She was outrageous and outspoken in public. "Cocaine isn't habit-forming," the actress was quoted as saying. "I should know - I've been using it for years." In later years, she gained a reputation for answering the door in the nude.
Tallulah Bankhead starred in her own TV series, the All-Star Revue from 1952 - 53 and made a flurry of guest appearances on variety shows and specials spoofing her "Daaaahhhhling" image throughout the Fifties until failing health (and severe alchoholism) forced her to cut back.
Bankhead's last network guest-shots were on the 'Andy Williams Show'
in 1966 and as the villianous Black Widow on two episodes of Batman
in 1967. She died in 1968.
Gloria Swanson was a movie sex symbol from the silent era who made a comeback in 1950 by playing the demented has-been screen actress Nora Desmond in the movie Sunset Boulevard. Some say this was type casting of the most obvious sort - in real life this oooold-school movie star could be difficult and demanding on the set and off. As such, subsequent roles were scarce in motion pictures despite the success of 'Sunset Boulevard', so the aging goddess very reluctantly turned to television for a paycheck.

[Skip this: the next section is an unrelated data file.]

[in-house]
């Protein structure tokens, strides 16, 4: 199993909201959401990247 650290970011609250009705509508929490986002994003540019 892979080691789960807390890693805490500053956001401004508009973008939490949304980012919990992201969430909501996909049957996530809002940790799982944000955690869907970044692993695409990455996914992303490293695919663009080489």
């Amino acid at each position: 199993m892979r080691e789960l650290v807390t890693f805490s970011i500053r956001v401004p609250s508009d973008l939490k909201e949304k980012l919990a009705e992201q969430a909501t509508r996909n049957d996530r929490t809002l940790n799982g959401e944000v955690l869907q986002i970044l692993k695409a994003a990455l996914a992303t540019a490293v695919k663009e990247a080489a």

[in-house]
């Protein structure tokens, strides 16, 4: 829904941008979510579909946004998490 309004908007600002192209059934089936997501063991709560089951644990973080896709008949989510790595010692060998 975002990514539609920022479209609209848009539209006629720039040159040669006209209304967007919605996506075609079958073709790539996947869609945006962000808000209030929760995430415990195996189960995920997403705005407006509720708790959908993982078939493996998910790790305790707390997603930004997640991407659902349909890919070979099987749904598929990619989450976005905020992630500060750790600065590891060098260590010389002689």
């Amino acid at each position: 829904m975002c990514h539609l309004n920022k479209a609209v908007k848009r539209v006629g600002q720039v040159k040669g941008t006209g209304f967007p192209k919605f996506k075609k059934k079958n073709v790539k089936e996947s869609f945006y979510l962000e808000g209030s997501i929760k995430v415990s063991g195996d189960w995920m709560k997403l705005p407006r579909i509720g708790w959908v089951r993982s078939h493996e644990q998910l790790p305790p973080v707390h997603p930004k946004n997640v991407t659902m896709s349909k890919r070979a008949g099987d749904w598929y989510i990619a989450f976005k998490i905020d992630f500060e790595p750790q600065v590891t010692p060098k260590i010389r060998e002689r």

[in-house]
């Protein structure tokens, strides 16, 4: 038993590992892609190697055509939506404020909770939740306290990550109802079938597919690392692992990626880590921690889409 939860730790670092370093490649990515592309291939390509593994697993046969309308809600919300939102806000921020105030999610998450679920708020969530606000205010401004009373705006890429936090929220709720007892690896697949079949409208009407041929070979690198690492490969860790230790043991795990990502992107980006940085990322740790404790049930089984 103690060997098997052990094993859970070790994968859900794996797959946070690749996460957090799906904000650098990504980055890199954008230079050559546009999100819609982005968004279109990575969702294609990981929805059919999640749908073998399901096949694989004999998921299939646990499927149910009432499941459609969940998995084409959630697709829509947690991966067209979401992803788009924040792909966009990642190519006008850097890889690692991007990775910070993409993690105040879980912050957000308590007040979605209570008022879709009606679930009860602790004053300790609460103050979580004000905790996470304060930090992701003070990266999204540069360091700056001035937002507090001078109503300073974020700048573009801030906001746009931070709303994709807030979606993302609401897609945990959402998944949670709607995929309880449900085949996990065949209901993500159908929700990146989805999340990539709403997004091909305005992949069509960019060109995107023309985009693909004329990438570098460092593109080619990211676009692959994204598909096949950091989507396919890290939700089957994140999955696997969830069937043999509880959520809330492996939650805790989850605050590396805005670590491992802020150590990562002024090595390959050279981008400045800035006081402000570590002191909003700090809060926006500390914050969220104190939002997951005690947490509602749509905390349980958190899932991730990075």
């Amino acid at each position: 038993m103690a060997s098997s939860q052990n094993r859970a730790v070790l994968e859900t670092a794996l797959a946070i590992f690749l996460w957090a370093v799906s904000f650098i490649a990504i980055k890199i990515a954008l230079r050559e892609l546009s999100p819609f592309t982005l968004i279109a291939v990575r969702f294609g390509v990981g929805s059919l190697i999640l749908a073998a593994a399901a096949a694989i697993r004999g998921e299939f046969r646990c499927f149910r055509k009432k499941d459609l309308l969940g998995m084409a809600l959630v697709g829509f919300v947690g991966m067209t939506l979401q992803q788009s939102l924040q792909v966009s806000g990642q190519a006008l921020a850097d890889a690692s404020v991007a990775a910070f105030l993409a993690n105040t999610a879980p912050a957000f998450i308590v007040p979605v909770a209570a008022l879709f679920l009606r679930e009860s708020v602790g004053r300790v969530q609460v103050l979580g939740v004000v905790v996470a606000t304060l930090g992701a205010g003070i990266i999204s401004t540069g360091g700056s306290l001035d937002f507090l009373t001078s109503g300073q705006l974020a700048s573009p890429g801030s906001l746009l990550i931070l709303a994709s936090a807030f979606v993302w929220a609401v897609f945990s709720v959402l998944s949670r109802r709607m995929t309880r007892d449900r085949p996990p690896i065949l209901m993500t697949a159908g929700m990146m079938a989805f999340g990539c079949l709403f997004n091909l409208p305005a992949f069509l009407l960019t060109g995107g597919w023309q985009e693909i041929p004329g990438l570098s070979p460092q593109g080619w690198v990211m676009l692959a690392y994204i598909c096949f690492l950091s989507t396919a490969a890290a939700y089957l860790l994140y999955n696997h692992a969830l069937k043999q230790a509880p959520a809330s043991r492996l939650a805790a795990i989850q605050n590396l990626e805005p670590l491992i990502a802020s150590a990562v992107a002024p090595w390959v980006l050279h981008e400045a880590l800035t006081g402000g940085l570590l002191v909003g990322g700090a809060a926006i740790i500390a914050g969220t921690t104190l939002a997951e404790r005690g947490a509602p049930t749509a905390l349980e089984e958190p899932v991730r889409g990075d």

In 1954, a half-hour syndicated anthology show called Crown Theatre with Gloria Swanson debuted. This series gave the star the luxury of not having to carry a show by herself, some weeks not appearing at all except as the hostess. The production lasted only one year and was to be the only regular series for Swanson.
After taping a few variety/talk shows in the late Fifties, the star turned in the Sixties to doing guest-star roles on shows like The Alfred Hitchcock Hour, Kraft Suspense Theatre, Burke's Law, My Three Sons, Dr. Kildare, Ben Casey - including a memorable turn as herself on The Beverly Hillbillies when Jed Clampett buys a bankrupt movie studio.
1974, Swanson starred in the infamous TV movie The Killer Bees
- playing a hag who keeps a horde of deadly bees that she unleashes
on her enemies. (Soon we'll all be starring in the sequel.) The legendary
actress was in top form in her last network appearance on The Carol Burnett Show